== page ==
No, she had not, and knowing that fact made Margaret's days miserable. But it wasn't until they reached high school that she realized her troubles were only beginning.
In high school, Margaret had managed to snag only one boyfriend. His name was Albert Huffman and he wasn't really good-looking, but he wasn't a nerd, either. He was -- at first, anyway -- sweet, and he treated Margaret like a queen. He was smart and funny and he had such big, beautiful eyes. They weren't together very long, though. Just long enough for them to make out a few times, for him to slide his hand under her shirt and clumsily grope her disproportionately small but fleshy breasts and tweak her nipples as he gnawed on her neck and earlobes. It had been rather nice, actually ... a pleasant memory from her youth, the only one of its kind. And maybe it would have happened a few more times and even gone further ... if Albert hadn't developed a crush on Lynda. He pursued her. And he got her. Like so many other guys. After all, she was the head cheerleader, the teachers loved her, and she was the object of more lust than could be found in the collected works of Harold Robbins.
When Margaret had confronted her sister about Albert Huffman, Lynda had said, "I'm sorry you feel that way, Maggie, but if you'll just look at it realistically, you'll see what really happened. I didn't steal him from you. He came to me. He preferred me, okay? After all, we only went on a few dates. It's not like we were some hot item. So get over it, Maggie. Besides ... he wasn't such a great catch, you know. He was a lousy lay. You're better off starting out with somebody else."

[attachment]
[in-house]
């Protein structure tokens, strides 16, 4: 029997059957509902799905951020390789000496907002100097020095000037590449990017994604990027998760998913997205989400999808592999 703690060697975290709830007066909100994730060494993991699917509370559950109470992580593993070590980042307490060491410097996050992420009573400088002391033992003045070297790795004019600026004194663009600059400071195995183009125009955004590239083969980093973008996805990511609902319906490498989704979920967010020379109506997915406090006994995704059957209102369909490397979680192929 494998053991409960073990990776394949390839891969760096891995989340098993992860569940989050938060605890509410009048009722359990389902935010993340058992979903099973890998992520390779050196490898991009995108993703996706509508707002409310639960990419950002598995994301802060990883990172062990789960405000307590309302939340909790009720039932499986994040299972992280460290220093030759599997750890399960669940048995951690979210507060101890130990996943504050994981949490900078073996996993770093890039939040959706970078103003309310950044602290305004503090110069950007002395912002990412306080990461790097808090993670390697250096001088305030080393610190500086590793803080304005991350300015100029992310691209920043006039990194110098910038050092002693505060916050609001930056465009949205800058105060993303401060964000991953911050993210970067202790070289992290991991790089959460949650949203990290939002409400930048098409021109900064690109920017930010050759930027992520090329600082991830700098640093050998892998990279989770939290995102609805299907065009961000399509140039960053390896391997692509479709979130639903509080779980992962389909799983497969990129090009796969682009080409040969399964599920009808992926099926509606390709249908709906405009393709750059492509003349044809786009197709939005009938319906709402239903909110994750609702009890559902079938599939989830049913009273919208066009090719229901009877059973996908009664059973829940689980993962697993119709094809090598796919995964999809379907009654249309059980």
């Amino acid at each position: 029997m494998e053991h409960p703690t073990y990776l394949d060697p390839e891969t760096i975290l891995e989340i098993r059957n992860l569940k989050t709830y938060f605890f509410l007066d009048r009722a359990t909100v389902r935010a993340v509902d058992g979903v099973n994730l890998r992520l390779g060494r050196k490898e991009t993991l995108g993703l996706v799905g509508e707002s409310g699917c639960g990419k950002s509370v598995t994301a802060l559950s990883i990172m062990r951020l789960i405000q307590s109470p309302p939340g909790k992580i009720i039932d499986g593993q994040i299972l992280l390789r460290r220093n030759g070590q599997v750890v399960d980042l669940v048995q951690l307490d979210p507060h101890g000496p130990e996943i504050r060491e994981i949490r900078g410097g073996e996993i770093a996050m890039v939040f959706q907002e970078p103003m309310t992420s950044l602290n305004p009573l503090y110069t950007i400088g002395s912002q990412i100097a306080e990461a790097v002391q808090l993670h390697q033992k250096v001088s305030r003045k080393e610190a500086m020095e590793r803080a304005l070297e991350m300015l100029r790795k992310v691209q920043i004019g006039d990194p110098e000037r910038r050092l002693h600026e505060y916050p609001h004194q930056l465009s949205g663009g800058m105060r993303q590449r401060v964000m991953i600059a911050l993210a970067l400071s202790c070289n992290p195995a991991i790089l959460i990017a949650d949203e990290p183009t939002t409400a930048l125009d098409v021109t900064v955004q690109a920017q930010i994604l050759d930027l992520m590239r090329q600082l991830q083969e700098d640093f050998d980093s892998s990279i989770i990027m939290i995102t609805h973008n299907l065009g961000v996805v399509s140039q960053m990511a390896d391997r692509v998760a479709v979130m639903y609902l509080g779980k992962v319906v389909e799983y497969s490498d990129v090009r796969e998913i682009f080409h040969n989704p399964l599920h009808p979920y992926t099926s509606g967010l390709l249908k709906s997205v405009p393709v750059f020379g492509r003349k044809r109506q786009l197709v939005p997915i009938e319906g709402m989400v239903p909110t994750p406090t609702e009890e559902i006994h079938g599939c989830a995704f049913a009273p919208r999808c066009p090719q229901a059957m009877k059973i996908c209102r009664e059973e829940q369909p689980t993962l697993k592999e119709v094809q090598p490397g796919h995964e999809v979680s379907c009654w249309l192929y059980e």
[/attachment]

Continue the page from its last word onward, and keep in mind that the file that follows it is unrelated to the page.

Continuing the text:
High school had been a nightmare for Margaret, but it was the other reason she was going to Harlie: her twenty-fifth high school reunion. She was still debating whether or not to attend, because she knew who would be there: every man who had ever laughed at her in the cafeteria or ignored her at a dance, and every woman who had ever snubbed her in those girl-talking klatches in the locker room or laughed at her clumsiness on the field during P.E. And, of course, Albert Huffman. They would all be there, she was certain; they would be smiling and laughing as they drank punch and ate olives and carrot sticks and cocktail franks and they would probably all remind her that back then, in high school, she'd been fat, a real dog, a wallflower at dances and a clod in the gym.
There was, of course, one consolation. She was no longer fat.
There had come a time when Margaret became sick of dieting and sick of being plain. Once she'd made quite a success of herself in the advertising business, she could afford to give her entire body, from face to feet, a complete workover. And she did. Plastic surgery, liposuction, tucks here and there; her lips were injected with collagen, her eyes were improved, her chin and cheekbones were enhanced and her breasts were enlarged. She stopped dieting and bingeing and purging and instead started to exercise until she became addicted to it, like some insidious drug; she even started sunbathing for the first time in her life, and got quite a tan, which she worked hard to keep. As a result, she was able to maintain the body she never thought she'd have to go along with the face and tits that had been so expensive.